I’m somewhat a fan of classical music - Chopin, Rachmaninoff, Andre Rieu (lol) and I would love to expand my knowledge of the genre. One of the things I find challenging when searching for releases that I might enjoy is the sheer volume of options available for each composer. What I know I like is music that is well recorded (properly mic’d up),mixed and free from distortion.
With that in mind, could any of you recommend a couple of albums to listen to that might have these qualities? I guess modern recordings would be more appropriate or perhaps something like the Mofi, Craft or Half Speed remastered releases?
A recent purchase of mine that sounds great is Dvorak’s Symphonies Nos. 7-9 - the Cleveland Orchestra conducted by Christopher Von Dohnanyi. I hadn’t been looking for another recording of these works - I had maybe a half dozen already - but a reliable source described them as one of the 5 best sounding discs in his library. I bit, and it was a good decision.
My go-to recommendation is Rachel Podger playing Vivaldi violin concertos (or pretty much anything on Channel Classics). These are historically informed performances, using instruments and playing styles of the composers’ eras, so the orchestra won’t sound anything like Rachmaininov’s.
A question with an enormous number of possible recommendations. However, most of the modern Chandos, BIS, Channel Classics labelled recordings sound superb. Most recently I recommend the Rachmaninov symphonies recorded on DG by the Philadelphia Orchestra under Nezet-Seguin. If you wish to pinpoint any specific works for which you seek an excellent modern recording, I’m sure members of this forum could offer some tips.
It’s an impossible question to answer. You have to decide what you like yourself. I strongly suggest you should use a streaming service to try things out. It’s by far more important that you like the music than that you marvel at the sound quality.
There’s nowt wrong with seeking a “starter for 10” - the previous users replies have been very helpful. Incidentally, I find that recordings with good SQ are a good gateway to developing an interest in a new genre that I perhaps would otherwise have ignored. Some music I’m immediately drawn to, other stuff takes me a while to understand and appreciate - HQ production helps a lot for me here.
Telarc have now been subsumed into various larger labels and are not really active as a recording entity any more, but from the late 70s to about 2010, they produced a regular stream of awesome quality recordings.
Just picking a couple of their albums is a challenge, but try these:
The Mussorgsky was recorded in 1978, the Verdi in 1987. If you know the classic Mercury Living Presence recordings from a generation earlier, these follow a similar philosophy: minimal miking, minimal fiddling with the signal.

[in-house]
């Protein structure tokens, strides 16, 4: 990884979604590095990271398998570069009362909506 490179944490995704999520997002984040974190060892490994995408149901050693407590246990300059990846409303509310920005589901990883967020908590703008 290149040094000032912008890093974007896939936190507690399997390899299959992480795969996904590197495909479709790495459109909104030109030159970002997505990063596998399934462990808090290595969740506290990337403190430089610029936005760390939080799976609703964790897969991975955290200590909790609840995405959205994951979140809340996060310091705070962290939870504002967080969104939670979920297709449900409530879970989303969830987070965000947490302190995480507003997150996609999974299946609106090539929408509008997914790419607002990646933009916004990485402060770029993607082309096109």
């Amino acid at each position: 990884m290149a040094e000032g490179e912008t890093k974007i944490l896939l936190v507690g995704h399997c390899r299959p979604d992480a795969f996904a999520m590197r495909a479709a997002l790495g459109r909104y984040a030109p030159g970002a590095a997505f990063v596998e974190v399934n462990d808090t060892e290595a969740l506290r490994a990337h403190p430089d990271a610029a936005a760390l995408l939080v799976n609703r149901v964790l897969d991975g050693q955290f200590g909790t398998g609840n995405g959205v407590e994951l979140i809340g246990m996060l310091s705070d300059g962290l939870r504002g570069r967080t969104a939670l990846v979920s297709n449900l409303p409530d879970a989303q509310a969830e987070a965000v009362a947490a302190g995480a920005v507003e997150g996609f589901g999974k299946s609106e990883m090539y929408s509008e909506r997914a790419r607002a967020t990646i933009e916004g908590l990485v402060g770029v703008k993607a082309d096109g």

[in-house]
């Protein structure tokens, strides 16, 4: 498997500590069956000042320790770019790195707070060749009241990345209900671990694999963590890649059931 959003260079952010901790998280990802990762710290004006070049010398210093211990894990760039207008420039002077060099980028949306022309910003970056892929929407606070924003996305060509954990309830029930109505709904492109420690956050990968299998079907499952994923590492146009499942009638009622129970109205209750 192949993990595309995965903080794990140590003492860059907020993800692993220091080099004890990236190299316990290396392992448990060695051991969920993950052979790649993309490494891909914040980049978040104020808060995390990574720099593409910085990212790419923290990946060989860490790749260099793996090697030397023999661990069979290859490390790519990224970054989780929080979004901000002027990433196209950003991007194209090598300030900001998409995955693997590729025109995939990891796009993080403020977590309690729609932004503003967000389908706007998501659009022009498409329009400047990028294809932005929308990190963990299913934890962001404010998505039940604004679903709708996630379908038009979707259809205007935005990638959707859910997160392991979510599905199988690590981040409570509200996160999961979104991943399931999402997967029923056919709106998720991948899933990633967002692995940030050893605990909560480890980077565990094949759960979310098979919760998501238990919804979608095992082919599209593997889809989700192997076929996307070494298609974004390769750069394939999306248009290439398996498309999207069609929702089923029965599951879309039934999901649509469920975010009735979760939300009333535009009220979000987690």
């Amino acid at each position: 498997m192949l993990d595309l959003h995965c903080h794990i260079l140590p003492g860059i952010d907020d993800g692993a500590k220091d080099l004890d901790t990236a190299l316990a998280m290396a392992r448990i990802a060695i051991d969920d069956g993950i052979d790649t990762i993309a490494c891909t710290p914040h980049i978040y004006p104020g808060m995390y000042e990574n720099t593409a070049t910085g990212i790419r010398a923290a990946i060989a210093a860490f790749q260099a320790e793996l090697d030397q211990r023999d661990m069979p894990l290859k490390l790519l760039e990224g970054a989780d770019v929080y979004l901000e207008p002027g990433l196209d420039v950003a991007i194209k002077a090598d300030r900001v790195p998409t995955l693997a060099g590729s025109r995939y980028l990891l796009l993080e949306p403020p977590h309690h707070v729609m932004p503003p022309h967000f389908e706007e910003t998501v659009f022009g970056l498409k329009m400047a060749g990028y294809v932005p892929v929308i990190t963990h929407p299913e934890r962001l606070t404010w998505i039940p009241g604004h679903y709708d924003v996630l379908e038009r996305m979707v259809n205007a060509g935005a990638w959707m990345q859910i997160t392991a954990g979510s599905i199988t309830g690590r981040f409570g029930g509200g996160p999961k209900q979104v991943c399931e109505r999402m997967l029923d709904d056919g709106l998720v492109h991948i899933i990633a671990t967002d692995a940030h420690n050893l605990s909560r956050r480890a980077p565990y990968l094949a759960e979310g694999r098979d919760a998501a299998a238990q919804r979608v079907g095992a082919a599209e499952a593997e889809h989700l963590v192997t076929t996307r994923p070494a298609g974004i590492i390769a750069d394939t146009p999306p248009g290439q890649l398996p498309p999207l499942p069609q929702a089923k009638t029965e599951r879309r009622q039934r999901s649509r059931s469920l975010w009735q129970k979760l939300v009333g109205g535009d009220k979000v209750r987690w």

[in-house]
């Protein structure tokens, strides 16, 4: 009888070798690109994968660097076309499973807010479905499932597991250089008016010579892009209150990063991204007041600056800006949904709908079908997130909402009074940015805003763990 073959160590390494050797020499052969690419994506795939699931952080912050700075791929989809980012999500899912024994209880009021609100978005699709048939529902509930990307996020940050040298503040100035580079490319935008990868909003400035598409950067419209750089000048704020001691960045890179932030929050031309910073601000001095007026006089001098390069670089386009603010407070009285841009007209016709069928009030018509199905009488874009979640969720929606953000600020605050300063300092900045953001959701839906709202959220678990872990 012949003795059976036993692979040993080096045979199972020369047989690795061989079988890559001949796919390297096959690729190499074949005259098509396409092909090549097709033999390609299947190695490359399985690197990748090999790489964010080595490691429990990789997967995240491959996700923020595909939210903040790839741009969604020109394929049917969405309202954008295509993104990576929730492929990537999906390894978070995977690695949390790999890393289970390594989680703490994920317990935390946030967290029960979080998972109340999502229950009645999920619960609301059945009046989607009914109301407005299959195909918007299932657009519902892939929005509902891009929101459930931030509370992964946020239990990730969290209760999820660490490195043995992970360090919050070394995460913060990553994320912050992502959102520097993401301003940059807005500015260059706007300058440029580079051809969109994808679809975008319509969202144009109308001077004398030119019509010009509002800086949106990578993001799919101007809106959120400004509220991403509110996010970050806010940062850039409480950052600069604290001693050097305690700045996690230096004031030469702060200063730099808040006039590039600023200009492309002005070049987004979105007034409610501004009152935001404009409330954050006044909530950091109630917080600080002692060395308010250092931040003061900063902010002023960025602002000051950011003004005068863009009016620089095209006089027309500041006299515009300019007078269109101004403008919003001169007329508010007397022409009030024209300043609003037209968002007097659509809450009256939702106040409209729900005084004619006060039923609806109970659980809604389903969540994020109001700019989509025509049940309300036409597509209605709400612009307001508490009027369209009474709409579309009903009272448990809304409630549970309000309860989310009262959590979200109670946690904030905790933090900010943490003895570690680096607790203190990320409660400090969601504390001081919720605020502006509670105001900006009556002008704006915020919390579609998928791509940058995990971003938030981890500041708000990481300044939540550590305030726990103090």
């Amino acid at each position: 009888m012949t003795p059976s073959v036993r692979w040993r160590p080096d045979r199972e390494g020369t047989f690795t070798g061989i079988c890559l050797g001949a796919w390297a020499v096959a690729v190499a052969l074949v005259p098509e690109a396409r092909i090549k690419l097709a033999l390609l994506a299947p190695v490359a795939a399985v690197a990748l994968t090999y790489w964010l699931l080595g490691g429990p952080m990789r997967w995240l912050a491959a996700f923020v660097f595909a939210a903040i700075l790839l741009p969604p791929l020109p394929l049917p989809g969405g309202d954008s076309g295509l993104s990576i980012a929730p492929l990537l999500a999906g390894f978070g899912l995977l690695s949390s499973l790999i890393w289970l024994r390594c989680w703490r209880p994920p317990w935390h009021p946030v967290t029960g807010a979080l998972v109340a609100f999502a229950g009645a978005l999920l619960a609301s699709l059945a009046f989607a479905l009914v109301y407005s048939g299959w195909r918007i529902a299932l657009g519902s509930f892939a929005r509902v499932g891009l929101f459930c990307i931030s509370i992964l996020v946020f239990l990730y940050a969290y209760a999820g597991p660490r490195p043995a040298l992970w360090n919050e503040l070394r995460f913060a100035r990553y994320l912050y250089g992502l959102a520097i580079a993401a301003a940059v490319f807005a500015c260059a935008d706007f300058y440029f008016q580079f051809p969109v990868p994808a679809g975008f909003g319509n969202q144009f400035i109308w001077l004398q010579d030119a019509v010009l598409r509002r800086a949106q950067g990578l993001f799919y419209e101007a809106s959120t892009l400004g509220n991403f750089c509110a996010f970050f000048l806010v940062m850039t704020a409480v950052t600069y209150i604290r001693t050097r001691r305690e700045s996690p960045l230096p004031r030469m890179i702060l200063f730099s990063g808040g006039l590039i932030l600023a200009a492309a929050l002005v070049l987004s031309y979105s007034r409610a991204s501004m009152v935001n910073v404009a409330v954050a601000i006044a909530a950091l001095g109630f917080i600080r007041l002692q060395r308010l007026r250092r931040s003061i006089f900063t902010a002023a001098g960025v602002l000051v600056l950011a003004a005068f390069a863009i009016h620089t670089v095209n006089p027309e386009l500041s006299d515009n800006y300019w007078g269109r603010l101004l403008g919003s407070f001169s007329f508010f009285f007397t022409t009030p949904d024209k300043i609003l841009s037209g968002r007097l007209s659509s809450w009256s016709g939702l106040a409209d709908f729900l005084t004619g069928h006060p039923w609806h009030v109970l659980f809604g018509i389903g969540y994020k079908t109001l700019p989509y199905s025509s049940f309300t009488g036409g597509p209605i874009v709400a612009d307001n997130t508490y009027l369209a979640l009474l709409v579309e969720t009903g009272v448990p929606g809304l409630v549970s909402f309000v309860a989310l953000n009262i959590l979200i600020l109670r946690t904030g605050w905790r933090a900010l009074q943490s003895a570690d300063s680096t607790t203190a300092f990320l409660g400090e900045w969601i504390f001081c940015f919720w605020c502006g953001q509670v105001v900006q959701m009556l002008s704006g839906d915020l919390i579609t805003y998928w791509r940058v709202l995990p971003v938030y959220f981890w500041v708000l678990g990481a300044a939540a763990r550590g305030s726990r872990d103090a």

If you think all early digital recordings sounded harsh and brittle, be prepared to have your assumptions fairly heavily challenged.
I love watching his concerts. It always looks great fun. My sister, who is profoundly disabled and non-verbal, always reacts with glee when I put him on the TV! I’ve tried her with some other similar stuff that is available on Sky and just get a face of stone - almost as if she’s saying “Geez this is boring! Put Andre back on”.
To be clear, it’s The Original Source series. The limits were 2000-3350, depending on title. I know, because I have them all. None were limited to just 600 copies, or even 1200.
Although the first three batches (of four so far) are mostly sold out, DG Classics has already announced non-numbered represses (and FWIW, I think serial numbers on albums are silly and meaningless). Those are now up for reorder in the usual places with the first batch shipping next month.
Anyway, @graham55 is correct to recommend them. They are a really fantastic selection of great performances remastered with some of the best sonic quality I have heard on classical recordings.
My favorites so far are the Smetana Ma Vlast, Berlioz Symphonie Fantastique and Stravinsky Rite of Spring.
I just got the box set of Steinberg/BSO with Strauss Zarathustra, Holst The Planets, and Hindemith Mathis der Mahler Symphony. Strauss Four Last Songs (Karajan) and Tchaikovsky 4th (Abaddo) are en route from Presto, so I will have five new titles I have yet to play, but have heard great things about them, especially Four Last Songs and Mathis der Mahler. I am waiting to remount my Lyra Altas SL on a new 12" tonearm to play it all, probably sometime next week.
Anyway, reviews of all of them by Michael Johnson and/or Mark Ward can be found on Tracking Angle.
Graham will shun me for not mentioning Kleiber’s Beethoven 7…LOL Sorry, dude…It’s a great title, but not yet among my favorites in the series so far. But, they are all fantastic nevertheless.
I see you ‘liked’ my recommendation of this on another thread too, John. Fabulous isn’t it !
I remember getting the first movement of the 9th played on a very expensive system at a Hi-Fi show (think it was Sonic Frontiers CD player and amp, into big Cabasse speakers). The audience were amazed and thought I’d given the guy some super high quality audiophile disc to play, i.e. Mofi, Reference Recordings etc. They were shocked when I showed them it was just a standard Decca release !
Thanks for all the suggestions so far - I’ve been working my way through some of the releases mentioned, notably seeing what’s available in the DG catalogue, Dvorak’s 7-9 ( ) and Nezet-Seguin. A particularly enjoyable release for me, featuring the later, was ‘Destination Rachmaninov - Arrival’ played by Daniil Trifonov. I was also rather struck by the quality of Yuja Wang’s recent album ‘Rachmaninoff: The Piano Concertos & Paganini Rhapsody’. A very enjoyable listen!